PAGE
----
Sudden Back Pain: What To Do

Startling, out-of-the blue onset of intense back pain is a surprisingly common experience for many back pain sufferers.
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My husband, a body worker specializing in injuries and chronic pain issues, recently was called to make an emergency visit at a birthday party, where the host was in an awkward predicament. The host had been getting out of his chair to greet a guest, when suddenly his back froze up, forcing him back into the chair. He was still sitting in that chair three hours later, completely unable to move, when my husband arrived to help him.

This startling, out-of-the blue onset of intense back pain is a surprisingly common experience for many back pain sufferers. If you're lucky enough to not have experienced it yourself, you probably know someone who has. You're going about your normal business and suddenly your back spasms up, seemingly for no apparent reason, and you just can't move.

It's a curious phenomenon, and one that holds a key to understanding why many types of back pain arise and what you can do about it. Of course, there are times when back pain has clear causes, originating from an accident, overuse or sports injury. But just as often, back pain strikes like lightning, for no apparent reason. And if it has happened to you once or twice, the more likely it is to happen again.

To cast some more light on the reasons behind this phenomenon, I caught up with Dr. Loren Fishman, a HuffPost blogger and physician specializing in Rehabilitation Medicine and author of "Cure Back Pain with Yoga" and yoga therapist Ellen Saltonstall, co-author with Dr. Fishman of "Yoga for Osteoporosis" and "Yoga for Arthritis."

Question: According to statistics, eight out of 10 people will develop back pain at one point in their lives. And in many cases, people come down with a serious case of back pain for no apparent reason. What's the reason behind this phenomenon?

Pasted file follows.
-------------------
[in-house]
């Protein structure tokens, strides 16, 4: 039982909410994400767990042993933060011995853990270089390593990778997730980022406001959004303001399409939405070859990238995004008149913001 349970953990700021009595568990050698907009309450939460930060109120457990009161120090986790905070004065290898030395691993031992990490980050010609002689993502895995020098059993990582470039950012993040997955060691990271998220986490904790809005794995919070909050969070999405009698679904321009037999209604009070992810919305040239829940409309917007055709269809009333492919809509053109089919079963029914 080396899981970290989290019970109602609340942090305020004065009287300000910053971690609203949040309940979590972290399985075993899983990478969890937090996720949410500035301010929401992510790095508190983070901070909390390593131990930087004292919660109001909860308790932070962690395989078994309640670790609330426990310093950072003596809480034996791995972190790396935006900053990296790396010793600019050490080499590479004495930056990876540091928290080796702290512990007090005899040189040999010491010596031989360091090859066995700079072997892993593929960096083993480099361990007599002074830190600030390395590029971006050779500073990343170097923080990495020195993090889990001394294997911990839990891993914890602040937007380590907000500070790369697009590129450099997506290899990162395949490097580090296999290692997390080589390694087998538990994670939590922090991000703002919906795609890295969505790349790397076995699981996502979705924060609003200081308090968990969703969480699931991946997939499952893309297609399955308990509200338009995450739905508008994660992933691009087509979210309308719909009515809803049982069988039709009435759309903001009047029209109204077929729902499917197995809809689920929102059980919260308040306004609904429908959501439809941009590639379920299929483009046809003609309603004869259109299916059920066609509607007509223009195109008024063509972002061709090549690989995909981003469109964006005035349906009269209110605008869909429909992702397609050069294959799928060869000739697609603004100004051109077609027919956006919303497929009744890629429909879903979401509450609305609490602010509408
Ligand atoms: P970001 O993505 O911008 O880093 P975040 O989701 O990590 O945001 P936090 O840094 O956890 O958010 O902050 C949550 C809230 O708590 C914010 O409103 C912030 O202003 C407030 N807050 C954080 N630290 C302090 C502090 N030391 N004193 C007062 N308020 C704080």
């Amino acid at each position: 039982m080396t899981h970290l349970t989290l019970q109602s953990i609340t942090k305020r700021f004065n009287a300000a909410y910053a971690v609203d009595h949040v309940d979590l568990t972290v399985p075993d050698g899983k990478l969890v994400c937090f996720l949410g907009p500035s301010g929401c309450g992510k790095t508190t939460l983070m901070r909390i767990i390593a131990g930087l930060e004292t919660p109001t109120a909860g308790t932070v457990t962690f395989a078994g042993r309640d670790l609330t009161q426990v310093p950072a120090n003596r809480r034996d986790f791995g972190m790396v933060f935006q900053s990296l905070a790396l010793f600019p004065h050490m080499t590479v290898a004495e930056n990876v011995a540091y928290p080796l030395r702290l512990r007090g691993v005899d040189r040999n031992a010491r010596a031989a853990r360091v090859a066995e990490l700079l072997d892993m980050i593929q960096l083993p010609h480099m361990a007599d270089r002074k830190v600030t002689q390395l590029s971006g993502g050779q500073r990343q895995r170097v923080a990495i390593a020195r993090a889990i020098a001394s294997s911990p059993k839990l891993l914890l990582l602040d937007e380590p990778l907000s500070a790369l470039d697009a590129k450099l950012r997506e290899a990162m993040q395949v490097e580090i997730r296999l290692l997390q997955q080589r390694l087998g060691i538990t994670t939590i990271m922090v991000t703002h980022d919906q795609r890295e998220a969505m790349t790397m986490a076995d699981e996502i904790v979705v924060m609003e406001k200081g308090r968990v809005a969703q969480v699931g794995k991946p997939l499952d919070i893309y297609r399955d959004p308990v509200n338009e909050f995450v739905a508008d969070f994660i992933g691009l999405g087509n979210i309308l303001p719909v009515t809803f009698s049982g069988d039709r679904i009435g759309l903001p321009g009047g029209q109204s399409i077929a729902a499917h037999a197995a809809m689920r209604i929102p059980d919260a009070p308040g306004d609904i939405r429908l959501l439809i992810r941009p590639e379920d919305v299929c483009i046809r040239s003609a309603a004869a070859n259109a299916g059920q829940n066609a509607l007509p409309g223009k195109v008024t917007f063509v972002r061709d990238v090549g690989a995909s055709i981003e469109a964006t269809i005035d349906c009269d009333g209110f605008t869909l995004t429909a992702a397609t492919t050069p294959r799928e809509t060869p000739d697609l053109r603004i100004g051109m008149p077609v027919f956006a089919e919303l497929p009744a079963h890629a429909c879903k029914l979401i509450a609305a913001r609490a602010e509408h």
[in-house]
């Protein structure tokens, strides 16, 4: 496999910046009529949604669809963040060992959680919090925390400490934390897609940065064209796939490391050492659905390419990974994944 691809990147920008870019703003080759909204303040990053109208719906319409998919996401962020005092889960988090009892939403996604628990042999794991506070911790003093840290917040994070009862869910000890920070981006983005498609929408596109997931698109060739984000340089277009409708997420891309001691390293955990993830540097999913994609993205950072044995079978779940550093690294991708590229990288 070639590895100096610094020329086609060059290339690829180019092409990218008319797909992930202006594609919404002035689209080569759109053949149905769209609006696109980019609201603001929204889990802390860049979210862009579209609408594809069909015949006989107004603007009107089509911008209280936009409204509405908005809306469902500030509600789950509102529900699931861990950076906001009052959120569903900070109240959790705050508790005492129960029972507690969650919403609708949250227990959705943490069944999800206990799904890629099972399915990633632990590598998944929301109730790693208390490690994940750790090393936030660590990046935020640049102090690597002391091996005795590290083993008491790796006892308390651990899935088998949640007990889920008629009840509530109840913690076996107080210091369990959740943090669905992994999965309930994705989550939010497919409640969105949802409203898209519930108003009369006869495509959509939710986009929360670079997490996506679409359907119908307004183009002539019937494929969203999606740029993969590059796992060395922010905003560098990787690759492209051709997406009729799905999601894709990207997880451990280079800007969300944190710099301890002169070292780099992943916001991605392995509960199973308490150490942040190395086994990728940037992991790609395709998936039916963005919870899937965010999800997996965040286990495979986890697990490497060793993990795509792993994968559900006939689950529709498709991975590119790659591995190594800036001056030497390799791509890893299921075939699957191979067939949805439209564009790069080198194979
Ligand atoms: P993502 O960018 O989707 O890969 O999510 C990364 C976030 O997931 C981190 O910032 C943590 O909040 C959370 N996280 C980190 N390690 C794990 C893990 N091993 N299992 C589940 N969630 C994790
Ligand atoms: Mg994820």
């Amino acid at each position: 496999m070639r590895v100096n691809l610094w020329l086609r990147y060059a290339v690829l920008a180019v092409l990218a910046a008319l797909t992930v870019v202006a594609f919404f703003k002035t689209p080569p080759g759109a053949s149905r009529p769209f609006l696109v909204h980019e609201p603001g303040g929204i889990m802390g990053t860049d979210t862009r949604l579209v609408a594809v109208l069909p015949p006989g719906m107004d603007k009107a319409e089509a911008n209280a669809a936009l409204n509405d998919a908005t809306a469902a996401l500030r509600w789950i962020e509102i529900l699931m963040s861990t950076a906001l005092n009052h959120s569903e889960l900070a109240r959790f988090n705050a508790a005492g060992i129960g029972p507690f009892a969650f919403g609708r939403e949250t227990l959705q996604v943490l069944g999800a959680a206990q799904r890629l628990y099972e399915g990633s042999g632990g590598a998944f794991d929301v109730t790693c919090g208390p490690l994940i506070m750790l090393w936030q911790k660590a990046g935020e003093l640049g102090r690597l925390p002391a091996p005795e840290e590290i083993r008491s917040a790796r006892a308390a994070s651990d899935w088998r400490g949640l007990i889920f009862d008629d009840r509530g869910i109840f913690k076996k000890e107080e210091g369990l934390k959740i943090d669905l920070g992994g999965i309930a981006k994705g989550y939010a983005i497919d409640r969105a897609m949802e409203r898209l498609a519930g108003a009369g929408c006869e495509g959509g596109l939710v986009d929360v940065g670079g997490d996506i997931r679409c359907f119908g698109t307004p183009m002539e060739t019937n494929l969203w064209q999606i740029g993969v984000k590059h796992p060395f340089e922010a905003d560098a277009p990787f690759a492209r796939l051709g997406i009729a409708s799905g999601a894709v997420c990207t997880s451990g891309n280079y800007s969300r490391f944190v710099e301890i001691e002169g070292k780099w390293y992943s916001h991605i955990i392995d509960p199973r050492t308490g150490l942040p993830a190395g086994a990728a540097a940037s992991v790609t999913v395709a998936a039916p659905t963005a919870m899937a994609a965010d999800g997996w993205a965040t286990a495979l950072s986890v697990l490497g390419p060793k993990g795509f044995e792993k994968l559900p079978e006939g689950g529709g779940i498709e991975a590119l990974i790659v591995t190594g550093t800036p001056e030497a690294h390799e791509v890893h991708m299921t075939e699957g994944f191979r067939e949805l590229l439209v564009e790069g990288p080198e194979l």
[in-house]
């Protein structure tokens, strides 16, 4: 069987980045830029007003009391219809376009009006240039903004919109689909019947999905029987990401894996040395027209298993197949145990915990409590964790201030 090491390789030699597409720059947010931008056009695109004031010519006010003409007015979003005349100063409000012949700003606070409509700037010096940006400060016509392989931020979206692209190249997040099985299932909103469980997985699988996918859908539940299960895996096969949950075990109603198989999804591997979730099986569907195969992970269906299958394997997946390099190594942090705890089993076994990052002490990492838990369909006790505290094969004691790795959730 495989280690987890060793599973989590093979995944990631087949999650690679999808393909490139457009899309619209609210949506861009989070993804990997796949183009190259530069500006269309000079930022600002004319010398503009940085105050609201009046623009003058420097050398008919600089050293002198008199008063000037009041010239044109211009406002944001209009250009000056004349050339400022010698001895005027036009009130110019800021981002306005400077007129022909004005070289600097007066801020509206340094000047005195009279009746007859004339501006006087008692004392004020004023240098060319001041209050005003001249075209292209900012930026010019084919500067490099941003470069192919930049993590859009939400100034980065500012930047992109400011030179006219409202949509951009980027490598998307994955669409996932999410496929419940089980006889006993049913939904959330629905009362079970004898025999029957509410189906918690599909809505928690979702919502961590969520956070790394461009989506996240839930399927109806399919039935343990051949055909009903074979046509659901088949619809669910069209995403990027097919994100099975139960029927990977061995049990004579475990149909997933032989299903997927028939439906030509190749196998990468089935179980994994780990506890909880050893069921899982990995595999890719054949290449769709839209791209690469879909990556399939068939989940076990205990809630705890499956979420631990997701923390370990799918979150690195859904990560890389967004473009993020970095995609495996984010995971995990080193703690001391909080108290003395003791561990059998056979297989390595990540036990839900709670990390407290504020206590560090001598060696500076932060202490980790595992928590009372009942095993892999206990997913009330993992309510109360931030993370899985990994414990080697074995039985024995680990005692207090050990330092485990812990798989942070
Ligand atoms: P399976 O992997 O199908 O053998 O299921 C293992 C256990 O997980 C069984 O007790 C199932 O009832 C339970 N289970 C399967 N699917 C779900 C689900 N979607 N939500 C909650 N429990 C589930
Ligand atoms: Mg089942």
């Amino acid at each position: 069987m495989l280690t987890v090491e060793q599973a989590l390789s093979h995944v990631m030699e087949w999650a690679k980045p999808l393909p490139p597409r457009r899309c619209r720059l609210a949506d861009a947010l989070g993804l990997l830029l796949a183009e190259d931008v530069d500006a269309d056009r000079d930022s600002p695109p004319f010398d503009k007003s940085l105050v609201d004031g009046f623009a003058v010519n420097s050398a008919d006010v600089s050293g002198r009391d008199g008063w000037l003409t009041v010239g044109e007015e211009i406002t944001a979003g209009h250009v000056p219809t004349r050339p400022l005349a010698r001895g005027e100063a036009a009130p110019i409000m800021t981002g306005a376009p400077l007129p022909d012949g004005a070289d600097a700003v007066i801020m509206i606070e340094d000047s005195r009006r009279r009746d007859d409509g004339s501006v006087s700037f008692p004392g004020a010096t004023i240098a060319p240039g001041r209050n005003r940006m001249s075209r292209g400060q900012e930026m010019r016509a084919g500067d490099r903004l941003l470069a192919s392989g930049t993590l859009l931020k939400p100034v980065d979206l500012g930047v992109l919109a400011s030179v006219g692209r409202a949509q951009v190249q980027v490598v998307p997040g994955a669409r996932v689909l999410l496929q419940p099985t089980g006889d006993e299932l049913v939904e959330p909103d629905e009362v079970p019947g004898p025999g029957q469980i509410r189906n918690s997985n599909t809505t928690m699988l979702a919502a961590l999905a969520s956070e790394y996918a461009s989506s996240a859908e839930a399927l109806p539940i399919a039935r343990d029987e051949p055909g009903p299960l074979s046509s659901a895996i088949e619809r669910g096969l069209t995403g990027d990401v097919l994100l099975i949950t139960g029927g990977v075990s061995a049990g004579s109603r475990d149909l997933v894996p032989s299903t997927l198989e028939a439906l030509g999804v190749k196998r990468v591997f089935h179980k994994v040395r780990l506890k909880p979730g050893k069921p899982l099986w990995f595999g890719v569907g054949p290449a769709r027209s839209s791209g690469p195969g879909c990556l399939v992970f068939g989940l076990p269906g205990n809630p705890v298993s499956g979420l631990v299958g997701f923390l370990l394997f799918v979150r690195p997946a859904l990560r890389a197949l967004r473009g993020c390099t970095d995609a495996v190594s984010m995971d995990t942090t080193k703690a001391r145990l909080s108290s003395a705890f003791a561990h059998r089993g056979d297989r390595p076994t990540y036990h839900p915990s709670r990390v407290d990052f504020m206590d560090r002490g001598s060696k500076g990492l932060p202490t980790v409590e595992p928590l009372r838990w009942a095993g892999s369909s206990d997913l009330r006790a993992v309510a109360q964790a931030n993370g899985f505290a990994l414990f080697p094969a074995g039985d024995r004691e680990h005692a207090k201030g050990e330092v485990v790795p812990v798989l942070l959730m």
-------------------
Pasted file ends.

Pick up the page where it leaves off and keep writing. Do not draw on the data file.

Dr. Loren Fishman: It's true, many cases of back pain do seem to arise from something very trivial. Sometimes it's obvious: for example, you're pulling weeds in your garden at the end of the season when the weeds are really tough. We can exert a tremendous leverage on the spine; the kind of pressures that you can generate may be a hundred times greater than normal. You may only realize it when it's too late.

But then there's also the case where you're doing something seemingly innocuous. It can be something as simple as a sneeze, which causes the back to go into a spasm. A sneeze may even cause a herniated disc; we see that quite frequently.

Ellen Saltonstall: However, while it may seem to be something that strikes from out of the blue, it's really just the straw that breaks the camel's back. The movement or sneeze that triggers the back pain incident is preceded by a whole syndrome of muscular imbalances.

For many people, some muscles are chronically way too tight. It can be due to their daily habits or due to structural imbalances, or both. Correspondingly, some muscle groups will be too weak. If these muscular imbalances persist over time, it sets you up for the situation where one little thing is enough to trigger back pain. It doesn't take much to cause the muscle spasm to start, because for months or years those muscles have been forced to do something that they are not really designed to do.

As the muscles get increasingly worn out, they will be more likely to go into spasm. But in cases like that, there is a generally a long-standing pattern of muscular imbalances behind it, and then one little incident is enough to trigger a muscle spasm.

Question: You are both among a growing number of health practitioners advocating yoga therapy and other forms of therapeutic exercises to help avoid becoming yet another back pain statistic -- or help people deal with back pain without surgery. Why would mechanical approaches like exercise and yoga help people prevent back pain in the first place?

Dr. Loren Fishman: Well, the point is that back problems are years and often decades in development. Practices like yoga, the Alexander technique, the McKenzie method and similar movement therapies improve the overall health of the back, so it's just common sense prevention.